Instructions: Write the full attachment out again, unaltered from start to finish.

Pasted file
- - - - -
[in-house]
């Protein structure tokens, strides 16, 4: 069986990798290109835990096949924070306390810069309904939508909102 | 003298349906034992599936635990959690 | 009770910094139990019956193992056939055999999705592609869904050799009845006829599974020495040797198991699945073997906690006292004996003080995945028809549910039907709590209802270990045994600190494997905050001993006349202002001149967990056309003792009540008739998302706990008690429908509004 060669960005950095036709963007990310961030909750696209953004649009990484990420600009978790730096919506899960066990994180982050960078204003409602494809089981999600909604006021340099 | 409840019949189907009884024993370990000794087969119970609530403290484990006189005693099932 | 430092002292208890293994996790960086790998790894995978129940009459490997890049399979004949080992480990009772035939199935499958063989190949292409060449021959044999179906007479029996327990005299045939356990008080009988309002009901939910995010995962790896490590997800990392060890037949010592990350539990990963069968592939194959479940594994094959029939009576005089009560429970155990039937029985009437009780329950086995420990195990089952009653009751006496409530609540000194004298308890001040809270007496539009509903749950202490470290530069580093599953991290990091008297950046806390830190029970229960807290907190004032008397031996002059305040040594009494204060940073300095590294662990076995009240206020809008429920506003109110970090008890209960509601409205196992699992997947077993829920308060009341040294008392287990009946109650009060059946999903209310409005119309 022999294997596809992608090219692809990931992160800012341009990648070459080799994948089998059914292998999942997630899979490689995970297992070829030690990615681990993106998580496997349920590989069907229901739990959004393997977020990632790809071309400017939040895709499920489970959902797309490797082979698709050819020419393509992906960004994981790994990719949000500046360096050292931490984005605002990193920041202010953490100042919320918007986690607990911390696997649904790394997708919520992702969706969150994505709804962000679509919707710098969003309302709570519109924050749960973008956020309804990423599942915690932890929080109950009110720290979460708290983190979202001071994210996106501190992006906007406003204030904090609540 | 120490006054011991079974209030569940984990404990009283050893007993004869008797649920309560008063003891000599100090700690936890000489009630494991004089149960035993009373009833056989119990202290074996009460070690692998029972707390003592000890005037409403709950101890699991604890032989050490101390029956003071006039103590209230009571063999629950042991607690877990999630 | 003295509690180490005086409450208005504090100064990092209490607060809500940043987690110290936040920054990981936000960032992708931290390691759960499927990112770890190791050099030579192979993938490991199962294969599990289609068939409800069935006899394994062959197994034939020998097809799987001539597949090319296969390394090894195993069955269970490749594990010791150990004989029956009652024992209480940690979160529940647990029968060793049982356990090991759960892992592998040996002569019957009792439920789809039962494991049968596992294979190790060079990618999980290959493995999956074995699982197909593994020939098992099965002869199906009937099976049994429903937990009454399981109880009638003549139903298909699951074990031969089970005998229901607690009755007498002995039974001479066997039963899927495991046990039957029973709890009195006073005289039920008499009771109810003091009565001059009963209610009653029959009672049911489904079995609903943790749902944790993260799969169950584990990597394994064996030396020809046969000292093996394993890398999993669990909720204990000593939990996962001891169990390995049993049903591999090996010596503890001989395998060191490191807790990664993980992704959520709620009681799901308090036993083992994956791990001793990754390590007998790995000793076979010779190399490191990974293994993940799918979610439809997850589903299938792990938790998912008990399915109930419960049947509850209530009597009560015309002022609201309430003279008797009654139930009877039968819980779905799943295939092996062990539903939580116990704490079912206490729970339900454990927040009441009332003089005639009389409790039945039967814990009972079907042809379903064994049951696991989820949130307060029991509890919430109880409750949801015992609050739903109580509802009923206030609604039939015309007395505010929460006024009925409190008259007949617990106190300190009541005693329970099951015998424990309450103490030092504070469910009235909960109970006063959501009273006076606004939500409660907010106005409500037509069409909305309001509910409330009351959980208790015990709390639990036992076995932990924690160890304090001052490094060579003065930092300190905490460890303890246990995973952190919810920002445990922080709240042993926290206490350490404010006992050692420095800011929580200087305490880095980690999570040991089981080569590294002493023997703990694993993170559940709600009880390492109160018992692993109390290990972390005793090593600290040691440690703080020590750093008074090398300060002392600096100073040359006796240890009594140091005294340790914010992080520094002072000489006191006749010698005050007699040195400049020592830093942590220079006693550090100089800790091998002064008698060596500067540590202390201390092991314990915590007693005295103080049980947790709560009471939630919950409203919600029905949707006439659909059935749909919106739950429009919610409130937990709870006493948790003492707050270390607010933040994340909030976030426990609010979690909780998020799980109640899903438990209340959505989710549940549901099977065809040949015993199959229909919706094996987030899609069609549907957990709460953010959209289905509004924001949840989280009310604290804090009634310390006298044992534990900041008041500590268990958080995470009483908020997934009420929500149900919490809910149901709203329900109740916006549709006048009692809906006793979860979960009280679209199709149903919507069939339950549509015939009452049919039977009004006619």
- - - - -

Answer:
[in-house]
């Protein structure tokens, strides 16, 4: 069986990798290109835990096949924070306390810069309904939508909102 | 003298349906034992599936635990959690 | 009770910094139990019956193992056939055999999705592609869904050799009845006829599974020495040797198991699945073997906690006292004996003080995945028809549910039907709590209802270990045994600190494997905050001993006349202002001149967990056309003792009540008739998302706990008690429908509004 060669960005950095036709963007990310961030909750696209953004649009990484990420600009978790730096919506899960066990994180982050960078204003409602494809089981999600909604006021340099 | 409840019949189907009884024993370990000794087969119970609530403290484990006189005693099932 | 430092002292208890293994996790960086790998790894995978129940009459490997890049399979004949080992480990009772035939199935499958063989190949292409060449021959044999179906007479029996327990005299045939356990008080009988309002009901939910995010995962790896490590997800990392060890037949010592990350539990990963069968592939194959479940594994094959029939009576005089009560429970155990039937029985009437009780329950086995420990195990089952009653009751006496409530609540000194004298308890001040809270007496539009509903749950202490470290530069580093599953991290990091008297950046806390830190029970229960807290907190004032008397031996002059305040040594009494204060940073300095590294662990076995009240206020809008429920506003109110970090008890209960509601409205196992699992997947077993829920308060009341040294008392287990009946109650009060059946999903209310409005119309 022999294997596809992608090219692809990931992160800012341009990648070459080799994948089998059914292998999942997630899979490689995970297992070829030690990615681990993106998580496997349920590989069907229901739990959004393997977020990632790809071309400017939040895709499920489970959902797309490797082979698709050819020419393509992906960004994981790994990719949000500046360096050292931490984005605002990193920041202010953490100042919320918007986690607990911390696997649904790394997708919520992702969706969150994505709804962000679509919707710098969003309302709570519109924050749960973008956020309804990423599942915690932890929080109950009110720290979460708290983190979202001071994210996106501190992006906007406003204030904090609540 | 120490006054011991079974209030569940984990404990009283050893007993004869008797649920309560008063003891000599100090700690936890000489009630494991004089149960035993009373009833056989119990202290074996009460070690692998029972707390003592000890005037409403709950101890699991604890032989050490101390029956003071006039103590209230009571063999629950042991607690877990999630 | 003295509690180490005086409450208005504090100064990092209490607060809500940043987690110290936040920054990981936000960032992708931290390691759960499927990112770890190791050099030579192979993938490991199962294969599990289609068939409800069935006899394994062959197994034939020998097809799987001539597949090319296969390394090894195993069955269970490749594990010791150990004989029956009652024992209480940690979160529940647990029968060793049982356990090991759960892992592998040996002569019957009792439920789809039962494991049968596992294979190790060079990618999980290959493995999956074995699982197909593994020939098992099965002869199906009937099976049994429903937990009454399981109880009638003549139903298909699951074990031969089970005998229901607690009755007498002995039974001479066997039963899927495991046990039957029973709890009195006073005289039920008499009771109810003091009565001059009963209610009653029959009672049911489904079995609903943790749902944790993260799969169950584990990597394994064996030396020809046969000292093996394993890398999993669990909720204990000593939990996962001891169990390995049993049903591999090996010596503890001989395998060191490191807790990664993980992704959520709620009681799901308090036993083992994956791990001793990754390590007998790995000793076979010779190399490191990974293994993940799918979610439809997850589903299938792990938790998912008990399915109930419960049947509850209530009597009560015309002022609201309430003279008797009654139930009877039968819980779905799943295939092996062990539903939580116990704490079912206490729970339900454990927040009441009332003089005639009389409790039945039967814990009972079907042809379903064994049951696991989820949130307060029991509890919430109880409750949801015992609050739903109580509802009923206030609604039939015309007395505010929460006024009925409190008259007949617990106190300190009541005693329970099951015998424990309450103490030092504070469910009235909960109970006063959501009273006076606004939500409660907010106005409500037509069409909305309001509910409330009351959980208790015990709390639990036992076995932990924690160890304090001052490094060579003065930092300190905490460890303890246990995973952190919810920002445990922080709240042993926290206490350490404010006992050692420095800011929580200087305490880095980690999570040991089981080569590294002493023997703990694993993170559940709600009880390492109160018992692993109390290990972390005793090593600290040691440690703080020590750093008074090398300060002392600096100073040359006796240890009594140091005294340790914010992080520094002072000489006191006749010698005050007699040195400049020592830093942590220079006693550090100089800790091998002064008698060596500067540590202390201390092991314990915590007693005295103080049980947790709560009471939630919950409203919600029905949707006439659909059935749909919106739950429009919610409130937990709870006493948790003492707050270390607010933040994340909030976030426990609010979690909780998020799980109640899903438990209340959505989710549940549901099977065809040949015993199959229909919706094996987030899609069609549907957990709460953010959209289905509004924001949840989280009310604290804090009634310390006298044992534990900041008041500590268990958080995470009483908020997934009420929500149900919490809910149901709203329900109740916006549709006048009692809906006793979860979960009280679209199709149903919507069939339950549509015939009452049919039977009004006619």